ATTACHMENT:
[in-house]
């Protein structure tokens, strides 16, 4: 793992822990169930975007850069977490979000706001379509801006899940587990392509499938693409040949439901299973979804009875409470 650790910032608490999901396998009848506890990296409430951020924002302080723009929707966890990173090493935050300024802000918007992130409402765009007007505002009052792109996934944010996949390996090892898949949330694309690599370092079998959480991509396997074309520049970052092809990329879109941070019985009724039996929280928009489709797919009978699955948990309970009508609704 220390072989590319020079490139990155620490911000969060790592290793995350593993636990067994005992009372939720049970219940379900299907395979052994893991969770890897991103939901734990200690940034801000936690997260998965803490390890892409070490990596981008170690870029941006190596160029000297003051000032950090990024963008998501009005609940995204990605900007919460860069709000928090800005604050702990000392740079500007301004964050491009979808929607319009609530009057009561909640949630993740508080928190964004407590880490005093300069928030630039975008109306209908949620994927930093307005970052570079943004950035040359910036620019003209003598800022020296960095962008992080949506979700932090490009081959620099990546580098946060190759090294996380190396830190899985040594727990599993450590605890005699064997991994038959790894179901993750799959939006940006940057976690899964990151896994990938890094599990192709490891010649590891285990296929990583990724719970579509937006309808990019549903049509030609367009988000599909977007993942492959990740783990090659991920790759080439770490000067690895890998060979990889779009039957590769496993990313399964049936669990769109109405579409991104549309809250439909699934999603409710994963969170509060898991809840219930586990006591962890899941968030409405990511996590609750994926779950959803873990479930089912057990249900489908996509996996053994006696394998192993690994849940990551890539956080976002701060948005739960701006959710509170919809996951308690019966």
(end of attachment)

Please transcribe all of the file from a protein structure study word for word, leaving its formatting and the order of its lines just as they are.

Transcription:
[in-house]
């Protein structure tokens, strides 16, 4: 793992822990169930975007850069977490979000706001379509801006899940587990392509499938693409040949439901299973979804009875409470 650790910032608490999901396998009848506890990296409430951020924002302080723009929707966890990173090493935050300024802000918007992130409402765009007007505002009052792109996934944010996949390996090892898949949330694309690599370092079998959480991509396997074309520049970052092809990329879109941070019985009724039996929280928009489709797919009978699955948990309970009508609704 220390072989590319020079490139990155620490911000969060790592290793995350593993636990067994005992009372939720049970219940379900299907395979052994893991969770890897991103939901734990200690940034801000936690997260998965803490390890892409070490990596981008170690870029941006190596160029000297003051000032950090990024963008998501009005609940995204990605900007919460860069709000928090800005604050702990000392740079500007301004964050491009979808929607319009609530009057009561909640949630993740508080928190964004407590880490005093300069928030630039975008109306209908949620994927930093307005970052570079943004950035040359910036620019003209003598800022020296960095962008992080949506979700932090490009081959620099990546580098946060190759090294996380190396830190899985040594727990599993450590605890005699064997991994038959790894179901993750799959939006940006940057976690899964990151896994990938890094599990192709490891010649590891285990296929990583990724719970579509937006309808990019549903049509030609367009988000599909977007993942492959990740783990090659991920790759080439770490000067690895890998060979990889779009039957590769496993990313399964049936669990769109109405579409991104549309809250439909699934999603409710994963969170509060898991809840219930586990006591962890899941968030409405990511996590609750994926779950959803873990479930089912057990249900489908996509996996053994006696394998192993690994849940990551890539956080976002701060948005739960701006959710509170919809996951308690019966």